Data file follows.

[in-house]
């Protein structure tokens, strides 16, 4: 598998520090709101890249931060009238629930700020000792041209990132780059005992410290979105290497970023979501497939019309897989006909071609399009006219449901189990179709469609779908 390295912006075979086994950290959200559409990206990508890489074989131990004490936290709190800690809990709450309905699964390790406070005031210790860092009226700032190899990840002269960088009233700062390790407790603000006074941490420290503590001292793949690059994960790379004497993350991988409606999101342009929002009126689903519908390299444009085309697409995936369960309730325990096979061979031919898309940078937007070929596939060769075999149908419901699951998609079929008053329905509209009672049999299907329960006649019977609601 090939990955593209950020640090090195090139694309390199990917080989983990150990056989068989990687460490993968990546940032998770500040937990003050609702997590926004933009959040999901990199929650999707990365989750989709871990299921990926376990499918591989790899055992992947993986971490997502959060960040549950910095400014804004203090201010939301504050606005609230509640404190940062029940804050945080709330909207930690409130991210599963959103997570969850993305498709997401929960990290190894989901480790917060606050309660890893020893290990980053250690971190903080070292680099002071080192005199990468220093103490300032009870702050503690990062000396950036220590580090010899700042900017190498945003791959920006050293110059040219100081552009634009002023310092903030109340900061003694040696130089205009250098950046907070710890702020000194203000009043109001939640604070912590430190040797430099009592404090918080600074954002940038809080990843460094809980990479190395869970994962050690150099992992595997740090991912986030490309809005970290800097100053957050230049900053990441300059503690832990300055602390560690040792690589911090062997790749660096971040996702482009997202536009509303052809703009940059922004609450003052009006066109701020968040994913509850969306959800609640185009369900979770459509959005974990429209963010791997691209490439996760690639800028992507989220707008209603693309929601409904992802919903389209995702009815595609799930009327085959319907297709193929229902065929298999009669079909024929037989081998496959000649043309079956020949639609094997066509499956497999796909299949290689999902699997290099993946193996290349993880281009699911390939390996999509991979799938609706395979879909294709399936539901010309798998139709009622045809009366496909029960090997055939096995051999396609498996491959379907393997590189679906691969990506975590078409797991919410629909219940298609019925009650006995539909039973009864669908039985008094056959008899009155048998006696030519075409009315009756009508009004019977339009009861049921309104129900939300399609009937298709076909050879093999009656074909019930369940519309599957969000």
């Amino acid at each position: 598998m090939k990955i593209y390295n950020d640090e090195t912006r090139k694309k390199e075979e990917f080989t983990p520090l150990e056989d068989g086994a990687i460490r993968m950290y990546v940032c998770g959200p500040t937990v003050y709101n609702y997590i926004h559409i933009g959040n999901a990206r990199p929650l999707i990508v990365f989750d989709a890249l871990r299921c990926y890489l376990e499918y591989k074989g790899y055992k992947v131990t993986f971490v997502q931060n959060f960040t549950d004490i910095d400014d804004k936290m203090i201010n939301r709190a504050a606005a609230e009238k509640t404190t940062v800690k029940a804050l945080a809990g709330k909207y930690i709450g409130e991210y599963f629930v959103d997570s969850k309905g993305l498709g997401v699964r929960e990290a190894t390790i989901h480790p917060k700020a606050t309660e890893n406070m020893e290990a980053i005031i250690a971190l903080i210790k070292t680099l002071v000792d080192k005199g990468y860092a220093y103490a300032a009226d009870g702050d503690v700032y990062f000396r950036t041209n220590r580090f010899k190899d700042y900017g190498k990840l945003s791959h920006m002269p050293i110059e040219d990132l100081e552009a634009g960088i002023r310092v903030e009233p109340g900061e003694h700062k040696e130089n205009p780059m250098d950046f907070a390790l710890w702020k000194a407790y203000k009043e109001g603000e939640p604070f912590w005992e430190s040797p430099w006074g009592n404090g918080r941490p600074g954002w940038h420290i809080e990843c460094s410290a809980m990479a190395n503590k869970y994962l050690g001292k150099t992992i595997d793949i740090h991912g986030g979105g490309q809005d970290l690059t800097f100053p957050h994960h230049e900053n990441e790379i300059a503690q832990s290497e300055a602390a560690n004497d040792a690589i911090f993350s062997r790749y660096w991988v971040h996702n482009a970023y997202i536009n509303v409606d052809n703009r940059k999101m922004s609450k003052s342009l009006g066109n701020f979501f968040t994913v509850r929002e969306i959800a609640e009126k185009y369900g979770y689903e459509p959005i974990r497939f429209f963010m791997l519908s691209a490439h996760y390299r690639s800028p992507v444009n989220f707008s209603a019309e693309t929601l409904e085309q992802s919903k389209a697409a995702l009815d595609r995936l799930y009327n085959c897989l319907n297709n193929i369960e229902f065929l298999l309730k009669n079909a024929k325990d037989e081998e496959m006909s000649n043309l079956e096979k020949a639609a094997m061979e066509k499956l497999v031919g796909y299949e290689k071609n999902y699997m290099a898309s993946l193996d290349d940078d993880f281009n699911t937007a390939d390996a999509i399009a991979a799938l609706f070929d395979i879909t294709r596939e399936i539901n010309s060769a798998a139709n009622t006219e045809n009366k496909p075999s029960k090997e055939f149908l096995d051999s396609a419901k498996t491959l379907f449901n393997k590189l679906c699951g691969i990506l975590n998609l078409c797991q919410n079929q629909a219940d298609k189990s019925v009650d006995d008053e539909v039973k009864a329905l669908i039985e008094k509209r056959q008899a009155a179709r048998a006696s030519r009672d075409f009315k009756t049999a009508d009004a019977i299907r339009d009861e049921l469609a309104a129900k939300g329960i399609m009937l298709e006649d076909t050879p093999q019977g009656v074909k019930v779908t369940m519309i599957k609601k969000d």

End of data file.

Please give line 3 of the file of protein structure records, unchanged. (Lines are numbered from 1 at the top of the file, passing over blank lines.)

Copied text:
């Amino acid at each position: 598998m090939k990955i593209y390295n950020d640090e090195t912006r090139k694309k390199e075979e990917f080989t983990p520090l150990e056989d068989g086994a990687i460490r993968m950290y990546v940032c998770g959200p500040t937990v003050y709101n609702y997590i926004h559409i933009g959040n999901a990206r990199p929650l999707i990508v990365f989750d989709a890249l871990r299921c990926y890489l376990e499918y591989k074989g790899y055992k992947v131990t993986f971490v997502q931060n959060f960040t549950d004490i910095d400014d804004k936290m203090i201010n939301r709190a504050a606005a609230e009238k509640t404190t940062v800690k029940a804050l945080a809990g709330k909207y930690i709450g409130e991210y599963f629930v959103d997570s969850k309905g993305l498709g997401v699964r929960e990290a190894t390790i989901h480790p917060k700020a606050t309660e890893n406070m020893e290990a980053i005031i250690a971190l903080i210790k070292t680099l002071v000792d080192k005199g990468y860092a220093y103490a300032a009226d009870g702050d503690v700032y990062f000396r950036t041209n220590r580090f010899k190899d700042y900017g190498k990840l945003s791959h920006m002269p050293i110059e040219d990132l100081e552009a634009g960088i002023r310092v903030e009233p109340g900061e003694h700062k040696e130089n205009p780059m250098d950046f907070a390790l710890w702020k000194a407790y203000k009043e109001g603000e939640p604070f912590w005992e430190s040797p430099w006074g009592n404090g918080r941490p600074g954002w940038h420290i809080e990843c460094s410290a809980m990479a190395n503590k869970y994962l050690g001292k150099t992992i595997d793949i740090h991912g986030g979105g490309q809005d970290l690059t800097f100053p957050h994960h230049e900053n990441e790379i300059a503690q832990s290497e300055a602390a560690n004497d040792a690589i911090f993350s062997r790749y660096w991988v971040h996702n482009a970023y997202i536009n509303v409606d052809n703009r940059k999101m922004s609450k003052s342009l009006g066109n701020f979501f968040t994913v509850r929002e969306i959800a609640e009126k185009y369900g979770y689903e459509p959005i974990r497939f429209f963010m791997l519908s691209a490439h996760y390299r690639s800028p992507v444009n989220f707008s209603a019309e693309t929601l409904e085309q992802s919903k389209a697409a995702l009815d595609r995936l799930y009327n085959c897989l319907n297709n193929i369960e229902f065929l298999l309730k009669n079909a024929k325990d037989e081998e496959m006909s000649n043309l079956e096979k020949a639609a094997m061979e066509k499956l497999v031919g796909y299949e290689k071609n999902y699997m290099a898309s993946l193996d290349d940078d993880f281009n699911t937007a390939d390996a999509i399009a991979a799938l609706f070929d395979i879909t294709r596939e399936i539901n010309s060769a798998a139709n009622t006219e045809n009366k496909p075999s029960k090997e055939f149908l096995d051999s396609a419901k498996t491959l379907f449901n393997k590189l679906c699951g691969i990506l975590n998609l078409c797991q919410n079929q629909a219940d298609k189990s019925v009650d006995d008053e539909v039973k009864a329905l669908i039985e008094k509209r056959q008899a009155a179709r048998a006696s030519r009672d075409f009315k009756t049999a009508d009004a019977i299907r339009d009861e049921l469609a309104a129900k939300g329960i399609m009937l298709e006649d076909t050879p093999q019977g009656v074909k019930v779908t369940m519309i599957k609601k969000d």